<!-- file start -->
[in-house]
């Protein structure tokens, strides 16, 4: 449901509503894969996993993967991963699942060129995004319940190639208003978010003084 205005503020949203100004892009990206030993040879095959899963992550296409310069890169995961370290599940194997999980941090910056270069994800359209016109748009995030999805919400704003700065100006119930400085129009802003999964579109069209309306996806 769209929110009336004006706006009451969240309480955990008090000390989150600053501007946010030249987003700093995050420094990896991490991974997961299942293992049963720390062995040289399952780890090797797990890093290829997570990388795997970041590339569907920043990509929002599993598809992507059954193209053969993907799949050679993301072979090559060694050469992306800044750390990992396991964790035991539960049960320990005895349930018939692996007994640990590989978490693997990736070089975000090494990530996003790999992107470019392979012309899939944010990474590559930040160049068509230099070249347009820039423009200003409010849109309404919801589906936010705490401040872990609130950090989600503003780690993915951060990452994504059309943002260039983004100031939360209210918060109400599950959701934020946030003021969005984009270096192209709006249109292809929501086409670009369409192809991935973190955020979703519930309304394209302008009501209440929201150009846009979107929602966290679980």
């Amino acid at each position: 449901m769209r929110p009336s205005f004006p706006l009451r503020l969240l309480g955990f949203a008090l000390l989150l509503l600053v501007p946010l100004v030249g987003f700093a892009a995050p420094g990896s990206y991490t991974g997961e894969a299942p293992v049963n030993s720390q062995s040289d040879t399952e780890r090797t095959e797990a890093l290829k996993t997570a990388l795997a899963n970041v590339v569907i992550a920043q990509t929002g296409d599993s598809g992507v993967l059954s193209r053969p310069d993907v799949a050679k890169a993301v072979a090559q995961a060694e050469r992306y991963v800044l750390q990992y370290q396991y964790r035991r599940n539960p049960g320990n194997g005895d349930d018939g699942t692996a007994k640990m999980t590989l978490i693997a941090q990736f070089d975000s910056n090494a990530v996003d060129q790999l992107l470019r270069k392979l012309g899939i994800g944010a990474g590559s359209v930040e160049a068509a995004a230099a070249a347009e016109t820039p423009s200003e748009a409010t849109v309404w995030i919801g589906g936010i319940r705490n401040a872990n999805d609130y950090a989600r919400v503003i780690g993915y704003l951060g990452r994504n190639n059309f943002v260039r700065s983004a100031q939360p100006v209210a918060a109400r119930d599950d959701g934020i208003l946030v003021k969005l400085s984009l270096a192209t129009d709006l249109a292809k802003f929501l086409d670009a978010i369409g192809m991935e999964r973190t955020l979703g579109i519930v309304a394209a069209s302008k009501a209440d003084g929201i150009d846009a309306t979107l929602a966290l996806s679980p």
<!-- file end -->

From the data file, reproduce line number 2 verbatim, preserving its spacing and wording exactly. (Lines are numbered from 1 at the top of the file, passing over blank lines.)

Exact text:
């Protein structure tokens, strides 16, 4: 449901509503894969996993993967991963699942060129995004319940190639208003978010003084 205005503020949203100004892009990206030993040879095959899963992550296409310069890169995961370290599940194997999980941090910056270069994800359209016109748009995030999805919400704003700065100006119930400085129009802003999964579109069209309306996806 769209929110009336004006706006009451969240309480955990008090000390989150600053501007946010030249987003700093995050420094990896991490991974997961299942293992049963720390062995040289399952780890090797797990890093290829997570990388795997970041590339569907920043990509929002599993598809992507059954193209053969993907799949050679993301072979090559060694050469992306800044750390990992396991964790035991539960049960320990005895349930018939692996007994640990590989978490693997990736070089975000090494990530996003790999992107470019392979012309899939944010990474590559930040160049068509230099070249347009820039423009200003409010849109309404919801589906936010705490401040872990609130950090989600503003780690993915951060990452994504059309943002260039983004100031939360209210918060109400599950959701934020946030003021969005984009270096192209709006249109292809929501086409670009369409192809991935973190955020979703519930309304394209302008009501209440929201150009846009979107929602966290679980």